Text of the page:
We have started using bundles and one thing which I have noticed is that the whole bundle is processed (rendering etc.) only on one publisher. We have a fully scaled architecture with separate publisher and CM servers. So, earlier, when items were scheduled for publish at the same time, the load was distributed on all the publishers, but with bundles the whole bundle with all its items is processed on one publisher which effectively increases the time to publish by a simple multiplying factor (# of publishers).

For e.g., earlier if 24 pages took 2 minutes with 6 publishers, now it takes 12 minutes for the same number of pages (in a bundle) since they are all processed on the same publisher.


Is there a way to configure or has anyone got any solution or even a workaround to set the items to be distributed across the publishers, so that we can leverage the fully scaled publishing architecture (use all publishers)? This is definitely causing issues since the same # of pages which used to take x minutes for publish is now taking x * #of publishers minutes with the bundle feature.

With new features I am definitely not expecting a worst (if not better performance in any aspects in the tool), but this stands as an odd one out. I hope I am not wrong in my expectations!

We are on Tridion 2013 SP1.

  • 2
    Unfortunately (for your expectations), it will always go through a single transaction/Publisher. The main use case for bundle publishing was consistency rather than performance - if one item in the bundle fails, then nothing gets published, and this cannot be enforced if you split the publishing job across multiple transactions.
    – Nuno Linhares
    Commented Jul 21, 2015 at 7:51

2 Answers 2


This is happening because a Publisher will pick up a job off the queue and fully process it. By publishing a bundle you are creating 1 job which resolves to many items, but all those items will be rendered by the 1 publisher. Technically, performance is not worse, but as you have introduced bundles (they didn't exist before) your use case has changed and the publishing configuration is not optimised for that scenario.

It's not possible to distribute rendering of a single job across Publishers.

It may be possible to break the job up into multiple items with an Event Handler. That would also help with your package size issue, as the items would be rendered and transported separately.

  • Well if I break the job into single items, then it is extremely difficult for the users to know whether this item is from the bundle or not and it shows as a separate transaction. Also, breaking it into any other unit other than single items is going to have an impact since the bundle will not be distributed across the publishers. As I said, I don't expect performance going negative with any features, but this is noticeable and is being felt by the users. Commented Jul 20, 2015 at 21:13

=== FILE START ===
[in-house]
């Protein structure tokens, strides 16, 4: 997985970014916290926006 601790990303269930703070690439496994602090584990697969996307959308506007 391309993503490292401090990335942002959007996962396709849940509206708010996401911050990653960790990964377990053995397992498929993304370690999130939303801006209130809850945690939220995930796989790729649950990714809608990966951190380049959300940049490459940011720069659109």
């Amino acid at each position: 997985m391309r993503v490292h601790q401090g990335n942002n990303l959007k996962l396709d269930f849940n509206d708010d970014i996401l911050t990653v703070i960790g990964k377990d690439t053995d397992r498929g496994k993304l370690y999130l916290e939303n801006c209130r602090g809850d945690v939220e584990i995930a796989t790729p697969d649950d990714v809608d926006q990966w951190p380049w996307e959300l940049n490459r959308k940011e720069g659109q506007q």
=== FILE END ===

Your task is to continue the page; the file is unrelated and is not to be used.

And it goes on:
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    Performance cannot degrade for a feature that did not previously exist. If bundles existed in 2011 I expect that performance would have been practically the same for the reasons outlined above. Publishing throughput is different now because the conditions of the test have changed; Users are publishing things differently. Given that what you want to do is not possible, you'll need to consider alternatives. What did the users do before bundles existed? Could they use bundles for organisation, but select all the items inside them when publishing? Can you change your publishing configuration? Commented Jul 20, 2015 at 21:43
  • Can they create smaller bundles? Commented Jul 20, 2015 at 21:44
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    Sounds to me that the easiest solution to your problem is to simply not use bundles? It's a trade-off decision after all: publishing the bundle will guarantee consistency (as the entire bundle is published as a single transaction) but publishing the individual items will give better performance. Pick one. If you prefer performance and don't care about transactions write an event system that splits the publish transaction into individual items. Commented Jul 21, 2015 at 13:50
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    I would also like to point out that in theory using a bundle to publish will improve performance due to increased benefit of session caching (all rendering will take place in the same session for all items in the bundle). Just because an individual bundle takes longer doesn't mean lower performance; publish 10 bundles with 20 pages each and you'll see this is faster than publishing 200 separate pages... Commented Jul 21, 2015 at 13:53

The only crazy idea i can think of is to have Event System which can be executed on bundle publish. It can destroy bundle publish transaction, and send all items separately to publishing. The only benefit with this approach is for users to send one item to publish, but it results in X number of separate transactions to be picked up by how many publishers, but honestly, I wouldn't even go there!

What I would suggest to you is following:

  1. educate your editors. They must be aware that sending one bundle with 1 or 2K items will result in long transactions. Bundles should be used for publishing similar, related items, not being lazy and sending all.
  2. Analyze your content. Try to identify if some items don't need republishing/publishing. You would be amazed how many items don't need republishing and are republished just so.

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